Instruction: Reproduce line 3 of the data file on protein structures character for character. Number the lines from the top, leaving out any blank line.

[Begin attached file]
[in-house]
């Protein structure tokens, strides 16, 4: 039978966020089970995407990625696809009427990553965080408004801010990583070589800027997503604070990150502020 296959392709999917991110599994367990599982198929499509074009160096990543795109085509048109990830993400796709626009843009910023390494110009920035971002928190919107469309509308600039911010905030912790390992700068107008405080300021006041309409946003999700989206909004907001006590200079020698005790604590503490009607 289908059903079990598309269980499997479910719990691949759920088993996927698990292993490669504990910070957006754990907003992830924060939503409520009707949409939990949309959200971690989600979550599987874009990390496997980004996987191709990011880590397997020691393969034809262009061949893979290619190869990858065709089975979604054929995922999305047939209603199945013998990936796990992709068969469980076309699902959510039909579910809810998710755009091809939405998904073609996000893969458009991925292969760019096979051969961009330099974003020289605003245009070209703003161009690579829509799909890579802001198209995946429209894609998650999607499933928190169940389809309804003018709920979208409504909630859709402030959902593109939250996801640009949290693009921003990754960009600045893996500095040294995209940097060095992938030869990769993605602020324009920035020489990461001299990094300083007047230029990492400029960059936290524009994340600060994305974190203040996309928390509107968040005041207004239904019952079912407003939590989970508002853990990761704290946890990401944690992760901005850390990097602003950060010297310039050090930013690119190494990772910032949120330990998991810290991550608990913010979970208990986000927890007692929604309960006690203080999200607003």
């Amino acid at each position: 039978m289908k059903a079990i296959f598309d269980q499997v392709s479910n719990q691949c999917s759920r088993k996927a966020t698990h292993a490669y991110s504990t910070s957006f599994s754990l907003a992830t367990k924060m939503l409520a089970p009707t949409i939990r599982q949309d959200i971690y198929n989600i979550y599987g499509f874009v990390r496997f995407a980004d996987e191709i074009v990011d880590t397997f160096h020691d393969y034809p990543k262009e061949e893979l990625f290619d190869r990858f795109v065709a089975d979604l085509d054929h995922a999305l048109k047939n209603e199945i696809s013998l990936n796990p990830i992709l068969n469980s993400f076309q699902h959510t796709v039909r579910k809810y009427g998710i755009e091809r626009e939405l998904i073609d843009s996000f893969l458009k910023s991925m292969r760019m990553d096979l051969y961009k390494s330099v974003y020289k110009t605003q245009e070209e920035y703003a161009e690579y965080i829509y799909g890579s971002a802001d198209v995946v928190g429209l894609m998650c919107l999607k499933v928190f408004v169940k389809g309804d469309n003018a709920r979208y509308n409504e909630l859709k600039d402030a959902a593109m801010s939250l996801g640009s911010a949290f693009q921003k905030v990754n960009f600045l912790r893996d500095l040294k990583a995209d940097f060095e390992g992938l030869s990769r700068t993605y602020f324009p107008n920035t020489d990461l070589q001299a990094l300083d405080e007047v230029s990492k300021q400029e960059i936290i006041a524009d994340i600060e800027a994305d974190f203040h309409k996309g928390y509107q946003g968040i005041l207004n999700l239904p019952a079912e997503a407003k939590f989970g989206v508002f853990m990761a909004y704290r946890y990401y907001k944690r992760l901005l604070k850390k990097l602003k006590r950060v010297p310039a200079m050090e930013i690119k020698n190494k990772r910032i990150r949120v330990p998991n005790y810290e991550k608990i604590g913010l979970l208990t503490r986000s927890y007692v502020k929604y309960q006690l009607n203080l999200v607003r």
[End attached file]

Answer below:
């Amino acid at each position: 039978m289908k059903a079990i296959f598309d269980q499997v392709s479910n719990q691949c999917s759920r088993k996927a966020t698990h292993a490669y991110s504990t910070s957006f599994s754990l907003a992830t367990k924060m939503l409520a089970p009707t949409i939990r599982q949309d959200i971690y198929n989600i979550y599987g499509f874009v990390r496997f995407a980004d996987e191709i074009v990011d880590t397997f160096h020691d393969y034809p990543k262009e061949e893979l990625f290619d190869r990858f795109v065709a089975d979604l085509d054929h995922a999305l048109k047939n209603e199945i696809s013998l990936n796990p990830i992709l068969n469980s993400f076309q699902h959510t796709v039909r579910k809810y009427g998710i755009e091809r626009e939405l998904i073609d843009s996000f893969l458009k910023s991925m292969r760019m990553d096979l051969y961009k390494s330099v974003y020289k110009t605003q245009e070209e920035y703003a161009e690579y965080i829509y799909g890579s971002a802001d198209v995946v928190g429209l894609m998650c919107l999607k499933v928190f408004v169940k389809g309804d469309n003018a709920r979208y509308n409504e909630l859709k600039d402030a959902a593109m801010s939250l996801g640009s911010a949290f693009q921003k905030v990754n960009f600045l912790r893996d500095l040294k990583a995209d940097f060095e390992g992938l030869s990769r700068t993605y602020f324009p107008n920035t020489d990461l070589q001299a990094l300083d405080e007047v230029s990492k300021q400029e960059i936290i006041a524009d994340i600060e800027a994305d974190f203040h309409k996309g928390y509107q946003g968040i005041l207004n999700l239904p019952a079912e997503a407003k939590f989970g989206v508002f853990m990761a909004y704290r946890y990401y907001k944690r992760l901005l604070k850390k990097l602003k006590r950060v010297p310039a200079m050090e930013i690119k020698n190494k990772r910032i990150r949120v330990p998991n005790y810290e991550k608990i604590g913010l979970l208990t503490r986000s927890y007692v502020k929604y309960q006690l009607n203080l999200v607003r």